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Li-ion battery tech to make or break Chevy Volt

Posted: 22 May 2009 ?? ?Print Version ?Bookmark and Share

Keywords:GM Chevy Volt? Li-ion battery? electric car?

T-shaped battery
The uniqueness of the Volt battery can be seen right away in the T-shaped design of the battery pack. The pack contains a number of modules connected in series, as well as components used for the control and monitoring of discharge or charge energy from each module. Also included within the T-shaped battery back are temperature sensors to control cooling, flexible interconnects between each battery module, and manifolds and coolant lines that allow for heat exchange with the cell surfaces in each module.

The power comes from the individual battery modules within the battery pack. Each module consists of numerous Li-ion cells, with each cell delivering its electric current as the result of an electrochemical reaction. As the lithium ions move from the positive electrode (cathode) to the negative electrode (anode) during charging and vice versa during discharging, the electrical current is generated.

The Volt's battery consists of more than 200 cells (288, according to some estimates) with each cell weighing less than a pound and measuring 5-inch x 7-inch and less than a quarter-inch thick. Each cell contains a carbon anode, a manganese-based cathode (with additives to improve its life span under high-temperature conditions) and a reinforced separator that is the medium for the transfer of charge ions between the anode and the cathode.

LG Chem's proprietary Safety Reinforced Separator (SRS), coated with ceramics, serves as the semi-permeable insulating membrane between the electrodes in the cells. LG Chem says the ceramic coatings differentiate its separator from competitors, as the SRS enhances the abuse tolerance already provided by the manganese base used in cells. The design is said to offer superior mechanical and thermal protection from abuse conditions such as internal shorts and extreme overcharge.

The end result is a battery with an energy capacity of 16kWh, or an effective capacity of 8.8 kWh when you take into account a maximum charge of 85 percent and the fuel-based engine's kicking in at 30 percent. The battery at this capacity meets GM's requirement of operating up to 40 miles on pure electrical power from the battery. After 40 miles, the battery reaches a 30 percent discharge mode (a number chosen to maintain optimal performance of the Li-ion battery for at least 10 years of use) and the fuel-based engine begins to operate, driving a generator to allow the battery to maintain a 30 percent state of charge until the driver can get to an electrical outlet and fully recharge. The approximate charging time for the battery is six to seven hours.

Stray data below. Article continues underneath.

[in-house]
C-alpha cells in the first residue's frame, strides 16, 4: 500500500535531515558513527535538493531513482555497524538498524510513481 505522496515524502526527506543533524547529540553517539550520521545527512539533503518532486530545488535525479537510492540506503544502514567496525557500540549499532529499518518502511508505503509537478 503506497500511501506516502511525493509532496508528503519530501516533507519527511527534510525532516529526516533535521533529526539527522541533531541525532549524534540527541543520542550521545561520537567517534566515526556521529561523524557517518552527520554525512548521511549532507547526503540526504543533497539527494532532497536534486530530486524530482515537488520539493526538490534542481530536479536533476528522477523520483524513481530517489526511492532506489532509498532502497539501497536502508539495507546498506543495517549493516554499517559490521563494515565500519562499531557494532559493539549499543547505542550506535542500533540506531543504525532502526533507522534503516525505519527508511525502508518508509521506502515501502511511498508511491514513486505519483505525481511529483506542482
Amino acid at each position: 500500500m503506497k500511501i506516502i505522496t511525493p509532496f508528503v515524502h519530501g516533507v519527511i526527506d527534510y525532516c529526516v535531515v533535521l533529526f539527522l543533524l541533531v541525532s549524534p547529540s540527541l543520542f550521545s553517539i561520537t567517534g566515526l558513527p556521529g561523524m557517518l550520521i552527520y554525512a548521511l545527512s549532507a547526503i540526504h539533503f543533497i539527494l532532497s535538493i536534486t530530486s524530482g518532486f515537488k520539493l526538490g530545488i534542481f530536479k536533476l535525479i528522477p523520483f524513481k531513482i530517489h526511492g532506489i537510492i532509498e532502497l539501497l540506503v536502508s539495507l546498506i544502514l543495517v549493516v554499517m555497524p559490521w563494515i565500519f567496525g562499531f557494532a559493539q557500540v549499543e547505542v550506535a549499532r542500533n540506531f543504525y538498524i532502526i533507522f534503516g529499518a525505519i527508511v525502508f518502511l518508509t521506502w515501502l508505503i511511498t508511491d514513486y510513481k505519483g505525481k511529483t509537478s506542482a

Inside the Chevrolet Volt battery
Source: GM-Volt.com

With the battery design complete, the largest obstacle for the Volt's development has been cleared. "It's almost scary that we aren't seeing any problems with them," Lutz said of the batteries.

Before he stepped down as CEO, Rick Wagoner made the Volt a focal point in the revitalization of GM and, in his testimony to Congress, a key argument for a government bailout of the beleaguered automaker.

Only time and further rigorous testing will determine whether the battery will deliver on LG Chem's promised electrical output and durability over a 10-year span. For now, however, the Chevrolet Volt continues to roll toward its November 2010 launch date.

- Allan Yogasingam
TechOnline


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